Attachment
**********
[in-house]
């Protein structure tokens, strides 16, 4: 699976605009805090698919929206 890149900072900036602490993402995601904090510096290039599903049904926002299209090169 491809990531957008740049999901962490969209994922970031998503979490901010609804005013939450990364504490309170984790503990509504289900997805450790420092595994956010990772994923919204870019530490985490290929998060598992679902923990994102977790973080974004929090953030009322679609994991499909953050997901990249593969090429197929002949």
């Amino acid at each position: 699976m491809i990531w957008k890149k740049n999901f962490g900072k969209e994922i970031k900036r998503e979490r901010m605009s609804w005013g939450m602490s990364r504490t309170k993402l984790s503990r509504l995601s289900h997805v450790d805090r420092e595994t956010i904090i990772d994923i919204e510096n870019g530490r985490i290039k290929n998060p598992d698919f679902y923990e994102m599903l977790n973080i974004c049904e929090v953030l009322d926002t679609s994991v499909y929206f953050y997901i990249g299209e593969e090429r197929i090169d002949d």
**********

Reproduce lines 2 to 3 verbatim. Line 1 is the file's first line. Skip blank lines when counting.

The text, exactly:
């Protein structure tokens, strides 16, 4: 699976605009805090698919929206 890149900072900036602490993402995601904090510096290039599903049904926002299209090169 491809990531957008740049999901962490969209994922970031998503979490901010609804005013939450990364504490309170984790503990509504289900997805450790420092595994956010990772994923919204870019530490985490290929998060598992679902923990994102977790973080974004929090953030009322679609994991499909953050997901990249593969090429197929002949």
């Amino acid at each position: 699976m491809i990531w957008k890149k740049n999901f962490g900072k969209e994922i970031k900036r998503e979490r901010m605009s609804w005013g939450m602490s990364r504490t309170k993402l984790s503990r509504l995601s289900h997805v450790d805090r420092e595994t956010i904090i990772d994923i919204e510096n870019g530490r985490i290039k290929n998060p598992d698919f679902y923990e994102m599903l977790n973080i974004c049904e929090v953030l009322d926002t679609s994991v499909y929206f953050y997901i990249g299209e593969e090429r197929i090169d002949d």